Monday, February 25, 2019

Bull Shoals water levels may hold steady!

River Run Park in trouble!
Forsyth MO. - As a local who likes to enjoy two parks that grace the area, I had taken a keen interest in tracking the current rapid rise of waters in the the Bull Shoals Lake. As of this post, one of the two parks, River Run had begun to flood out. However, Shadowrock was still high and dry. At least for now.
Minor drop in level observed on Feb 25
 What was encouraging to me was fact that the rate of increase had slowed quite a bit. even to the point where I could hope to see it decline a bit in the later part of February. The flies in the ointment here were two; water levels at Beaver Lake continued to be about two feet above full pool and release rates at the Bull Shoals dam near the Arkansas border were still being restricted due to the time of year. And, as spring was still a few weeks off, I found that troubling.

The good news was that, while rain would likely occur over the next ten days, it also appeared to be on the light side of things! So, if we don't get much rain and if Bull Shoals dam does increase their releases and so on and so forth.... at least one of the parks might be spared from flooding.

Note: My estimates of when a park might flood out are just that, estimates.

Update: Army Corps of Engineers to Open Two Gates at Table Rock Dam on Tuesday, March 5, 2019. They needed to perform maintenance on two turbines - I was not sure if this would affect Bull Shoals.

Will early March Wx see improvements? Probably not!

So, while we all enjoy a mini-dry spell for a day or two, there exists more chances for rain along about mid week. Confidence was increasing in seeing shortwave energy sweeping through Tuesday night thru Thursday. It is anticipated this will bring chances for light rain across the region throughout the day on Wednesday. However, with the intrusion of colder air late Wednesday night into Thursday, the concern becomes the possibility of seeing mixed wintry precipitation, (most of which is likely to fall north of the I-44 corridor). Otherwise light rain all around. meh

Then, as we edge on out of February and into the first weekend of March 2019, another frontal system will take aim at the region by Friday (March 1) as a warm front lifts north across the region.

While the models continue to vary on solutions, it does appear there is a potential for some instability getting into Missouri and will be something to keep an eye on. This system is quickly overcome by a much stronger intrusion of high pressure and colder temperatures. Highs next Saturday through early next week look to only top out in the 30s with lows in the teens/lower 20s across the region. Current models suggest a few chances of seeing light snow to go along with the below average temperatures next weekend. Double meh

Friday, February 22, 2019

Past four years of rain in Forsyth MO!

Forsyth MO - Just for fun, I thought to post the last four years of rainfall as recording in the Forsyth Missouri area. The readings were obtained from a Davis Weather Monitor III rain gauge. I'll try and update this on a monthly basis as we move into 2019! Click on graphic to enlarge.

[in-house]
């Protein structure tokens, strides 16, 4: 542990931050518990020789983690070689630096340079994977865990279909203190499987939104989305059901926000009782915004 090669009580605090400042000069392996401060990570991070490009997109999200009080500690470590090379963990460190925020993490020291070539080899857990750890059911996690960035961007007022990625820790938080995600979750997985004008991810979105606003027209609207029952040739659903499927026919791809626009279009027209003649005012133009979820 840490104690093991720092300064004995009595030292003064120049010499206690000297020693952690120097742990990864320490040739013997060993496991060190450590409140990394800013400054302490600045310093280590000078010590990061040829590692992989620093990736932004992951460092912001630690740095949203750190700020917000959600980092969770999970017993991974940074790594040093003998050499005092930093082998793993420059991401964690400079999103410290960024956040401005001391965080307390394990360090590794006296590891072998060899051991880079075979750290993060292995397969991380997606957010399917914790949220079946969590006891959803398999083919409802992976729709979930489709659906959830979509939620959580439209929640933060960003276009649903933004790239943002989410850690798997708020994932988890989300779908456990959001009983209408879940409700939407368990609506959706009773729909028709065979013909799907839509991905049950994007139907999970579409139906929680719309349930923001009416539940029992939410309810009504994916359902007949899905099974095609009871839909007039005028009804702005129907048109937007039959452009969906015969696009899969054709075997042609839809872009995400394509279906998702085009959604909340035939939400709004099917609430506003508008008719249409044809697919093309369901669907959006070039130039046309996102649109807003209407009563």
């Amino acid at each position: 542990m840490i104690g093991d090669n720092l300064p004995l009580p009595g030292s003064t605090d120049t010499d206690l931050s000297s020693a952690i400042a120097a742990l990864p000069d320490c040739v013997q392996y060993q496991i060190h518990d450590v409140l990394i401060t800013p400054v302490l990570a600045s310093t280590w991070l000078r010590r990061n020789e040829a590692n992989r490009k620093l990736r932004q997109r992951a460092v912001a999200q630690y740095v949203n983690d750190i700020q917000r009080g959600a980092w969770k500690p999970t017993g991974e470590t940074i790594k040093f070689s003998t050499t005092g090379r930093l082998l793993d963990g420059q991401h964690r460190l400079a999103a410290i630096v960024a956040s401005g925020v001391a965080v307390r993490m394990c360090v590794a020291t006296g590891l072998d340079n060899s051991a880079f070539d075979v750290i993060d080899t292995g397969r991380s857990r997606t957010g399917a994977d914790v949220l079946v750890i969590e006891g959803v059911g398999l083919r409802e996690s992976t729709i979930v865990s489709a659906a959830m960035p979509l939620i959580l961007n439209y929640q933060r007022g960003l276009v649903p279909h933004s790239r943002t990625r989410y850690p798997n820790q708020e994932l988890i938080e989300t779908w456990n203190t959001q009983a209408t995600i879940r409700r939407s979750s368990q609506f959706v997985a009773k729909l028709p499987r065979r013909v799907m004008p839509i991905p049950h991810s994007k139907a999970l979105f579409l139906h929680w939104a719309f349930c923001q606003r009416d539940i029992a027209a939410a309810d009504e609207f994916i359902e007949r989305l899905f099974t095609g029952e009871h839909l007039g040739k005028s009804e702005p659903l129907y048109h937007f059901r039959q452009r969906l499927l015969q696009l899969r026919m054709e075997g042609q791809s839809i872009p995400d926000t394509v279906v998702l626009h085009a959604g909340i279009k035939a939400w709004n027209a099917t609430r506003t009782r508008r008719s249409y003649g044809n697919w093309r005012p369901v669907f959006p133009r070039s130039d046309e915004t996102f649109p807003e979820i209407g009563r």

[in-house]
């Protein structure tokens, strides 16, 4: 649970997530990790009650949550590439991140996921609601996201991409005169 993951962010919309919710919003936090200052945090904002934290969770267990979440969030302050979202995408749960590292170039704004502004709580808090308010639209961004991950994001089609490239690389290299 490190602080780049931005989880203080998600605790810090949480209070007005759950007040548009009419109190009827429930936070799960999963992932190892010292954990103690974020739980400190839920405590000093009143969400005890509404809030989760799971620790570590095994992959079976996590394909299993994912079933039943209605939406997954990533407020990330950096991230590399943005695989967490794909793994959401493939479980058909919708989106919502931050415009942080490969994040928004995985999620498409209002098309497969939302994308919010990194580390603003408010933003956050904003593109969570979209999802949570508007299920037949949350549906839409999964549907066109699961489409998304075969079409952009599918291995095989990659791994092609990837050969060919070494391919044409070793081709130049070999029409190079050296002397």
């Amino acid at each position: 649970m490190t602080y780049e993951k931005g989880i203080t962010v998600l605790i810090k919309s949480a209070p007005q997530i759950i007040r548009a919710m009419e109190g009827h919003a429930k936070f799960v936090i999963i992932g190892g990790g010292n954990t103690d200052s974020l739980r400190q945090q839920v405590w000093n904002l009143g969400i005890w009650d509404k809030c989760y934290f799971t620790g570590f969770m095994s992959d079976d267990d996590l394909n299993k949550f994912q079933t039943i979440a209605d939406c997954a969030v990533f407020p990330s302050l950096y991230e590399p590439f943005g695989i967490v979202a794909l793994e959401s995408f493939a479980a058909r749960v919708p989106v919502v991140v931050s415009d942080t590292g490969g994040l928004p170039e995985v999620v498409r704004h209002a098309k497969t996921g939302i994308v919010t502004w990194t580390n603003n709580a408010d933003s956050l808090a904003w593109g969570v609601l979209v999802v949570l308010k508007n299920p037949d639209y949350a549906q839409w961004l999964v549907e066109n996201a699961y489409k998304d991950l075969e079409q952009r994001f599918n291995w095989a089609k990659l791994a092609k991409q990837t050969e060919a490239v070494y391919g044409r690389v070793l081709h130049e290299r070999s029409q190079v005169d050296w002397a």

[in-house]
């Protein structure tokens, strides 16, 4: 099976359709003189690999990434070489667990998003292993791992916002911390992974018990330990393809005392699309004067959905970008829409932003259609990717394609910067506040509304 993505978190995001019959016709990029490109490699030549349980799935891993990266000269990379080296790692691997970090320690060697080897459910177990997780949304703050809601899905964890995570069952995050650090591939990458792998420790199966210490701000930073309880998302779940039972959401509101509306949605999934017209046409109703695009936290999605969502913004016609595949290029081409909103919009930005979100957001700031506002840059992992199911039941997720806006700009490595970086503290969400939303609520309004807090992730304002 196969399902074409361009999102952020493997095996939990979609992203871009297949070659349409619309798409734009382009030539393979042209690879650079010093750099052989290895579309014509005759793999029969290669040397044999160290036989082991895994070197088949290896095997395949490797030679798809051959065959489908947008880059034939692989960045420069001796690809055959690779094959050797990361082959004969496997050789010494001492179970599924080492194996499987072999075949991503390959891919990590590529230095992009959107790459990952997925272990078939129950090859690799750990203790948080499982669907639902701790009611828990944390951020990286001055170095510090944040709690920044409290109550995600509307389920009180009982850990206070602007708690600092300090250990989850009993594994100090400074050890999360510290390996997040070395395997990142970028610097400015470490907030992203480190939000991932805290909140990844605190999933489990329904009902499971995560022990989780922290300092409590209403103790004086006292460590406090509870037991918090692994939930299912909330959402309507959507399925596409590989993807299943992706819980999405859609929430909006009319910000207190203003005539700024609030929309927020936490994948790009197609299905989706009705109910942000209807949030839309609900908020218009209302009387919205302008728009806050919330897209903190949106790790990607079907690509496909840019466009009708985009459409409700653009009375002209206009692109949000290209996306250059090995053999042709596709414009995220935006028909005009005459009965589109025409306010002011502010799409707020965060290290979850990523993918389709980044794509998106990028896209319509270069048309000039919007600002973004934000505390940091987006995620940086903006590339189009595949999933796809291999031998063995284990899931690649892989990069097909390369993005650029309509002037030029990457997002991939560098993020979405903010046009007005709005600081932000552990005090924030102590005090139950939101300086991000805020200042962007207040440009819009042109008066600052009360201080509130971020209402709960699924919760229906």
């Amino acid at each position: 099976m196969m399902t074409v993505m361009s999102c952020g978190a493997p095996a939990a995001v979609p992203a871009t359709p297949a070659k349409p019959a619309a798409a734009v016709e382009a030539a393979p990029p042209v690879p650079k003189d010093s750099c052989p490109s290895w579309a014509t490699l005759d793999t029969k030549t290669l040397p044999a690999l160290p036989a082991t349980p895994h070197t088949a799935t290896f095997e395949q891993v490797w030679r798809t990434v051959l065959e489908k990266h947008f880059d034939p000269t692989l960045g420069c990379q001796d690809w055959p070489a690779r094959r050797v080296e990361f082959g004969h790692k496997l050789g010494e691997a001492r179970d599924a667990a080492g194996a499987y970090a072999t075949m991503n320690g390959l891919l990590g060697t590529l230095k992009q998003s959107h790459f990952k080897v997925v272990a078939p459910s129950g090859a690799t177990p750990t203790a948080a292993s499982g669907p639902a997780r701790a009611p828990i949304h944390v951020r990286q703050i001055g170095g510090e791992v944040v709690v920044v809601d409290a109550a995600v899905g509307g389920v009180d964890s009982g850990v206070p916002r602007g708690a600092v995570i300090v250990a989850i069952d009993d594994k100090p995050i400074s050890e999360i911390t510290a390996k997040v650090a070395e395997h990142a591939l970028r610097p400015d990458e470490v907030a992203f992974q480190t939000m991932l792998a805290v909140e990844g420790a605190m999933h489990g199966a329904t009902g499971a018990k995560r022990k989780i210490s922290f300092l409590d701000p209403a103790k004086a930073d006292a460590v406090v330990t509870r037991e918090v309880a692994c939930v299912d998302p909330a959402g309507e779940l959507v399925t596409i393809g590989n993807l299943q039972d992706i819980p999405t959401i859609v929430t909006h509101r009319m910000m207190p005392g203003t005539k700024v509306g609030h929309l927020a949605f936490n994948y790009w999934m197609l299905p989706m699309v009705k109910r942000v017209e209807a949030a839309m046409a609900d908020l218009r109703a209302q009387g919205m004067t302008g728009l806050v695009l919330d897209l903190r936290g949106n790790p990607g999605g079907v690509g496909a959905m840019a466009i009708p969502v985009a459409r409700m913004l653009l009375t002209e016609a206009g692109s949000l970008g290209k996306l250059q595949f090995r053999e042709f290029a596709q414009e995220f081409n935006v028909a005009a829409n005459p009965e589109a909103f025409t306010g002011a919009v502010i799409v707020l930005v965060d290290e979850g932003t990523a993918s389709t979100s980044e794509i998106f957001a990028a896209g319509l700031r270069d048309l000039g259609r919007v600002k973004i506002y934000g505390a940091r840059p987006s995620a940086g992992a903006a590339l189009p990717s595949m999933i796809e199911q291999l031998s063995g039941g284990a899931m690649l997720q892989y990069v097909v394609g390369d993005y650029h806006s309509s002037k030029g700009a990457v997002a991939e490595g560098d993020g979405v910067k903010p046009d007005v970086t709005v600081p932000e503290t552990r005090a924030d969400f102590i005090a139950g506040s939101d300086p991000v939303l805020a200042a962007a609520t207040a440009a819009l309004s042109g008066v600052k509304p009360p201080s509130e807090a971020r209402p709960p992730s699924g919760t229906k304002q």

Wednesday, February 20, 2019

Asking why?

Forsyth MO. - As of this post on Feb 20, 2019, one of two small Parks was in the very early stage of flooding out. River Run used to be a fun place for many area citizens to visit, RV camp or fish from, but that has not been the case very often as of late. Now, it would appear to be heading for Davy Jones locker as water was making an incursion on its northwestern border. My question is why?

The graphic at right show the record of lake water levels for the last few floods. In 2018, while there was only minor flooding, it didn't matter as the Park was shut down due to bridge construction. But, in 2015 and 2017, both River Run and Shadowrock were under many feet of water. And, yes, I realize that those two areas are considered flood plains. That said, it still brings into question how well water management was being conducted by the Corps of Engineers? This offshoot branch of the Army is basically responsible for what happen to three reservoirs; Beaver Lake, Table Rock Lake and Bull Shoals. Sandwiched between the last two is Taneycomo Lake, a narrow body of water bordered by Table Rock dam one end and Powersite dam on the other. And that area is also considered a flood plain and includes the Landing in Branson! Taneycomo's water level has to be kept within relatively narrow limits as housing and commercial interests have been built close to the waters edge. In some cases these dwellings are only a few feet above the normal water level and that's a problem for everyone whenever the region gets decent rains!

On the left is a stylized graphic of the three main reservoirs with Taneycomo sandwiched in. When combined, they represent a tremendous body of water that has to empty into the White River just down stream of the Bull Shoals dam. And that thar is the problem. In most every season, the White River cannot take in a boatload of discharge, especially during the winter months! so, when we've even only had an average amount of rainfall, the levels Beaver get pretty far up that - currently at 1122 feet and some change. After a heavy spring rain, the White river become the choke point while Bull Shoals is permitted to completely flood so as to spare folks living near Table Rock and Taneycomo.

So, what the solution? Is there even a solution? Probably not - The best case scenario would be a prolonged drought, next would be a major re-construction of the White River. One would hurt agriculture and the other would break the bank. So, for now, I'll have to be content to stand by and watch the parks flood.

Monday, February 18, 2019

What the heck is a warm nose?

Note the red line at the btm as it moves from close to zero Celsius to warmer temps and then back to freezing with height!
In weather terms, a 'warm nose', in the winter time, is a layer of air at about 850 millibars or 5000 feet that is warmer than either the freezing air above or below it. It can cause problems associated with any precipitation that might fall through it resulting, for example in snow reaching that level and then melting only to begin to refreeze as it get closer to the ground. The result, generally, is some form of sleet, but can become freezing rain if other conditions permit. So when a weather forecaster is talking about a warm nose of air moving into colder air, he or she is tacitly warning the viewer about possible forms of precipitation that would be different from rain or snow, i.e. some form of ice.